During a recent retreat here at Chapel Hill, planning faculty conducted a brainstorming session in which each professor — including me — was asked to list, anonymously, some of the major issues and concerns facing the profession today. These lists were then collected and transcribed on the whiteboard. All the expected themes were there — sustainability and global warming, equity and justice, peak oil, immigration, urban sprawl and public health, retrofitting suburbia, and so on. But also on the board appeared, like a sacrilegious graffito, the words "Trivial Profession."  When we voted to rank the listed items in order of importance, "Trivial Profession" was placed — lo and behold — close to the top. This surprised and alarmed a number of us. Here were members of one of the finest planning faculties in America, at one of the most respected programs in the world, ...view middle of the document...
"  But minority status by itself is not why "Trivial Profession" appeared on the whiteboard. It was there because of a swelling perception, especially among young scholars and practitioners, that planning is a diffuse and ineffective field, and that it has been largely unsuccessful over the last half century at its own game: bringing about more just, sustainable, healthful, efficient and beautiful cities and regions. It was there because of a looming sense that planners in America lack the agency or authority to turn idealism into reality, that planning has neither the prestige nor the street cred to effect real change.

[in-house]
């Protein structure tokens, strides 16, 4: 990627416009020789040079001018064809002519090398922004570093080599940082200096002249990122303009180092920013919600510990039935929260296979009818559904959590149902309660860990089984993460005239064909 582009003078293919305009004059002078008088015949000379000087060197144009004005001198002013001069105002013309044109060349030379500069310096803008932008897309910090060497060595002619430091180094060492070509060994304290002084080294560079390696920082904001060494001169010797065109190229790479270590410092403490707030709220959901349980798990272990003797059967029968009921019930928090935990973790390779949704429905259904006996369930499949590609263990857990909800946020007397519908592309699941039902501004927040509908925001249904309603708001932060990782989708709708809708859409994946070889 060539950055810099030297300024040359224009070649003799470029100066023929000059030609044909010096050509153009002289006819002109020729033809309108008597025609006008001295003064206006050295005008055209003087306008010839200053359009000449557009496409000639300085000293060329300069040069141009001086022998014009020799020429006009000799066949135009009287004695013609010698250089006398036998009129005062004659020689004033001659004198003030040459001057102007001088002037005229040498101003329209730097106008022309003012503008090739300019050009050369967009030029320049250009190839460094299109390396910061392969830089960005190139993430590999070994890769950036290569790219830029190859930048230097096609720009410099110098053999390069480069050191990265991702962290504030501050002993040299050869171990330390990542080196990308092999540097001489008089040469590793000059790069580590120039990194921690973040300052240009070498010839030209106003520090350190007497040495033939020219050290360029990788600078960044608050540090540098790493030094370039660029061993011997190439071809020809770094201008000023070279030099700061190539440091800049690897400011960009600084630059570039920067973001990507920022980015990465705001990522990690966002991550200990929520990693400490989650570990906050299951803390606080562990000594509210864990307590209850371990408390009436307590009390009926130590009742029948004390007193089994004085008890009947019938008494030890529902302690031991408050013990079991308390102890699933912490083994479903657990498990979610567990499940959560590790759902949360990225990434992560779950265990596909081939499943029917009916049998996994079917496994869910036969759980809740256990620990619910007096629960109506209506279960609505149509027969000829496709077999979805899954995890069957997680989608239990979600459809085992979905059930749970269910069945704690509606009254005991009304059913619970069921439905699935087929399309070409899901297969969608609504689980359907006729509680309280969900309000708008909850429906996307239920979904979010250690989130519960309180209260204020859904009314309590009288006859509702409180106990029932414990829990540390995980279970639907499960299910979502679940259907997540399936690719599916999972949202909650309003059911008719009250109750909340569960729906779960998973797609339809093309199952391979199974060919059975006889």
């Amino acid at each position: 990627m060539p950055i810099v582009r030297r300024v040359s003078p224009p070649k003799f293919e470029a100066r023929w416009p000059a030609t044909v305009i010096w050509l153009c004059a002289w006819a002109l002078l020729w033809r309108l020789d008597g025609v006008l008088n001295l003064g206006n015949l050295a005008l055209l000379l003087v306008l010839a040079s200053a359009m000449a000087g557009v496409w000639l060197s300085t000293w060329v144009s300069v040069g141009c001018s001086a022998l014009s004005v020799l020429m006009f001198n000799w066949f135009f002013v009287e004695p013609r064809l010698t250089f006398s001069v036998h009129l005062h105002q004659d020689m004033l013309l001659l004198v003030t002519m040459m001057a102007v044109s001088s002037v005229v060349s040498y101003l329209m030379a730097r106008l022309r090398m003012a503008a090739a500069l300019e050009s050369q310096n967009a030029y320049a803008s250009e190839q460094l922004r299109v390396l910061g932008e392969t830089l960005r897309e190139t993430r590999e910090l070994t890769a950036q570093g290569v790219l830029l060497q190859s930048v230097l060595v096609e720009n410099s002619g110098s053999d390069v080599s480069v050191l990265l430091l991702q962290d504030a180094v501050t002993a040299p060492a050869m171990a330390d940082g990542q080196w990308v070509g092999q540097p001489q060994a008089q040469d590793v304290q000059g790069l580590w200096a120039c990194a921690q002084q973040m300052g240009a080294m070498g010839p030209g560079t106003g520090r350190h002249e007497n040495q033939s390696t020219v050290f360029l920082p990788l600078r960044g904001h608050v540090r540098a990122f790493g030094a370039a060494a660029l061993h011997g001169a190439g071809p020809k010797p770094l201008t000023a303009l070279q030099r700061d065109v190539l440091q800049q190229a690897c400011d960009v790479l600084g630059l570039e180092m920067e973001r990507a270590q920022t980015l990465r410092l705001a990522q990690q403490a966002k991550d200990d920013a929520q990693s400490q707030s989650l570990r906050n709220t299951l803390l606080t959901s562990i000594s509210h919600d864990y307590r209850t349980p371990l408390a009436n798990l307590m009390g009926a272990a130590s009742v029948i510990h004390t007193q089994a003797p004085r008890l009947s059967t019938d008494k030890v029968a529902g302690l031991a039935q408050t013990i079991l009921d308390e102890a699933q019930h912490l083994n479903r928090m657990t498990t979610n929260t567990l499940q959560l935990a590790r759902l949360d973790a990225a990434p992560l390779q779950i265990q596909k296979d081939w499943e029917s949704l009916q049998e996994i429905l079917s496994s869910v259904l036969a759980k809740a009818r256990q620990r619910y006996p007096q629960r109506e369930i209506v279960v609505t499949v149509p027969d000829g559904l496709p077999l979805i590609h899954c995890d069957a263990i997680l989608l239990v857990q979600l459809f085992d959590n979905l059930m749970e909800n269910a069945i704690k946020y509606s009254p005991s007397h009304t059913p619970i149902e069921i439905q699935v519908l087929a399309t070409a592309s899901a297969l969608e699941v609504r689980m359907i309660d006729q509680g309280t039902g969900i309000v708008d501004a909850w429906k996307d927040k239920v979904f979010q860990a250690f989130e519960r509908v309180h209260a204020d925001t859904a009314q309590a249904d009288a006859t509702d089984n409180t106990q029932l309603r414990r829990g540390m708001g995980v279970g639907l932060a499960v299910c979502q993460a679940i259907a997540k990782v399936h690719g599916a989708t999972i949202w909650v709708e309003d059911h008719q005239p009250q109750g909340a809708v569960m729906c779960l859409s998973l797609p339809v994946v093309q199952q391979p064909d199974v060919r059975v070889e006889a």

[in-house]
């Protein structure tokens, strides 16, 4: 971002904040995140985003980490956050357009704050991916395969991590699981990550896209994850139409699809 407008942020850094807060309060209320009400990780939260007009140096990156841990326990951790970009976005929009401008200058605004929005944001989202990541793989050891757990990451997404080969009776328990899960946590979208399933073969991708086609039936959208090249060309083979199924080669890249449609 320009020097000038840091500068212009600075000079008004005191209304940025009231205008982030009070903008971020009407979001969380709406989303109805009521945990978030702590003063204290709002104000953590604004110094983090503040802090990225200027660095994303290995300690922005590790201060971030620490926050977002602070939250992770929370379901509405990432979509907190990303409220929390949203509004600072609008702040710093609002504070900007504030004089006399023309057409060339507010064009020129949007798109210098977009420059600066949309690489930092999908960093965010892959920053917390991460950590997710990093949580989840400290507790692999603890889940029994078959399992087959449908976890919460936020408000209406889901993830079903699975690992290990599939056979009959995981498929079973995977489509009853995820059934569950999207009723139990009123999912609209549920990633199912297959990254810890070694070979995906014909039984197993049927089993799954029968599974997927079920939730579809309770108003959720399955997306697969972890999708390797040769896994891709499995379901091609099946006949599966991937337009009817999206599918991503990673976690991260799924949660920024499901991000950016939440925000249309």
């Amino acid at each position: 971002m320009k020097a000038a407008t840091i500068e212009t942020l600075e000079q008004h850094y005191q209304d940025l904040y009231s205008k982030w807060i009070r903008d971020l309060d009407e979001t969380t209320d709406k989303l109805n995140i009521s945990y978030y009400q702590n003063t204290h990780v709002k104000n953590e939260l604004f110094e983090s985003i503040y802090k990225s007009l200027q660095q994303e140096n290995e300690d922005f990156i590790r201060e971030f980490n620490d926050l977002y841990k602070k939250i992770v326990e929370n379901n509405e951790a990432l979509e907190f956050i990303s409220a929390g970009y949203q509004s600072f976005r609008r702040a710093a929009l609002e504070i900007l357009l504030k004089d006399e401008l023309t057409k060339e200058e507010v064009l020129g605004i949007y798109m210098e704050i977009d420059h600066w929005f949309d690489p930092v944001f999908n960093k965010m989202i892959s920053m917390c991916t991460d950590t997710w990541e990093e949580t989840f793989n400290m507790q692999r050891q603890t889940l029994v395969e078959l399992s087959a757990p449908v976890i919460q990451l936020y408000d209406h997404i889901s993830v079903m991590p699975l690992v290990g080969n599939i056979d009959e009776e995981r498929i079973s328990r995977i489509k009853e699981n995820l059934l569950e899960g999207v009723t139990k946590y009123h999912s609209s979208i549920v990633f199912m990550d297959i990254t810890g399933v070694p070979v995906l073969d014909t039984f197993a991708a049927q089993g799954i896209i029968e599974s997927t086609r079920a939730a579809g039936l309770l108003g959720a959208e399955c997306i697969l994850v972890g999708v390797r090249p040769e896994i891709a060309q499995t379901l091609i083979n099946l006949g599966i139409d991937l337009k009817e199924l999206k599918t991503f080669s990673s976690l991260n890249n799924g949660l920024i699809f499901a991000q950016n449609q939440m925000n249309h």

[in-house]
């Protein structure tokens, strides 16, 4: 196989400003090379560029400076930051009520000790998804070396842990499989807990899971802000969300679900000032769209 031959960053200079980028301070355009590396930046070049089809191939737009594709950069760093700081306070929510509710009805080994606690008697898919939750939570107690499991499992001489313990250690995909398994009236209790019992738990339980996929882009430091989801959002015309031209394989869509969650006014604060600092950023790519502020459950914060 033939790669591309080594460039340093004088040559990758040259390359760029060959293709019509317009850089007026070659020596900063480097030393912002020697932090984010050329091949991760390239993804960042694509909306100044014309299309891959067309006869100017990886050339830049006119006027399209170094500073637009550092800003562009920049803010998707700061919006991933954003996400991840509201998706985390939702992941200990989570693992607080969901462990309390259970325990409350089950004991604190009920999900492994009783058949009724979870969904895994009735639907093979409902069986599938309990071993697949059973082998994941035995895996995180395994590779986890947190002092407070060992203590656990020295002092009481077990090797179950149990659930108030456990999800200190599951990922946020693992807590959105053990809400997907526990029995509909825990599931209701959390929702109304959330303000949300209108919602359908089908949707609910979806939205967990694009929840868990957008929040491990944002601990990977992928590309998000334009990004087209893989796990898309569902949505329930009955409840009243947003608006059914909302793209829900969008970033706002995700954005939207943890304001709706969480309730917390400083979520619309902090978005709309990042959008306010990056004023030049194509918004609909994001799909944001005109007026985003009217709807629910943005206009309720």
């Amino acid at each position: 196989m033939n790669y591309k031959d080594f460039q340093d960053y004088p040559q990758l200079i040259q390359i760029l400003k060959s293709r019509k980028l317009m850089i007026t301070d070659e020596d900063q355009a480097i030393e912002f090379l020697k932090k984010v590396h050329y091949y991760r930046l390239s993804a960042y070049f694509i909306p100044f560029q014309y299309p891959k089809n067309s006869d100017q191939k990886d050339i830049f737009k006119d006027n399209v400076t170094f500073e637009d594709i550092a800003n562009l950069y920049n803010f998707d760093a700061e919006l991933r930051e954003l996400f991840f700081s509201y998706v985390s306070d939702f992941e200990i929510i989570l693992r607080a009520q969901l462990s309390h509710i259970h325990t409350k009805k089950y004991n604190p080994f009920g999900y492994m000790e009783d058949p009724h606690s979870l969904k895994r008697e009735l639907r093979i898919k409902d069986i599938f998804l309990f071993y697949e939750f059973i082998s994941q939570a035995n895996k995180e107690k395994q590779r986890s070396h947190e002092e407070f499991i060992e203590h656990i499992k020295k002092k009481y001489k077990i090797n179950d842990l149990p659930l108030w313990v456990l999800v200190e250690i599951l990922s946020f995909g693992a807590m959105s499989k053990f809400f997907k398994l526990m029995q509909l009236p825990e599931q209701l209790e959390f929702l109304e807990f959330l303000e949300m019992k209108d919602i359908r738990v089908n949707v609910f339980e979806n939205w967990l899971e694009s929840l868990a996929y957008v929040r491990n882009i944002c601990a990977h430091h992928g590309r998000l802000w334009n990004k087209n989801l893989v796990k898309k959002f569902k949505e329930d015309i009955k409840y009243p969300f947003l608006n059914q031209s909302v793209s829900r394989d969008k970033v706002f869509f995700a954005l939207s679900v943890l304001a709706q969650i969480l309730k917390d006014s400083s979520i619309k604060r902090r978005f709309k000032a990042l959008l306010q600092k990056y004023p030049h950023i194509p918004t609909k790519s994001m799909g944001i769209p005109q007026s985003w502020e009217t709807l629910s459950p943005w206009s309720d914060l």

To understand the roots of this sense of impotence requires us to dial back to the great cultural shift that occurred in planning beginning in the 1960s. The seeds of discontent sown then brought forth new and needed growth, which nonetheless choked out three vital aspects of the profession — its disciplinary identity, professional authority and visionary capacity.
It is well known that city planning in the United States evolved out of the landscape architectural profession during the late Olmsted era. Planning's core expertise was then grounded and tangible, concerned chiefly with accommodating human needs and functions on the land, from the scale of the site to that of entire regions. One of the founders of the Chapel Hill program, F. Stuart Chapin, Jr. (whose first degree was in architecture), described planning as "a means for systematically anticipating and achieving adjustment in the physical environment of a city consistent with social and economic trends and sound principles of civic design."  The goal was to create physical settings that would help bring about a more prosperous, efficient and equitable society. And in many ways the giants of prewar planning — Olmsted Jr., Burnham, Mumford, Stein and Wright, Nolen, and Gilmore D. Clarke — were successful in doing just that.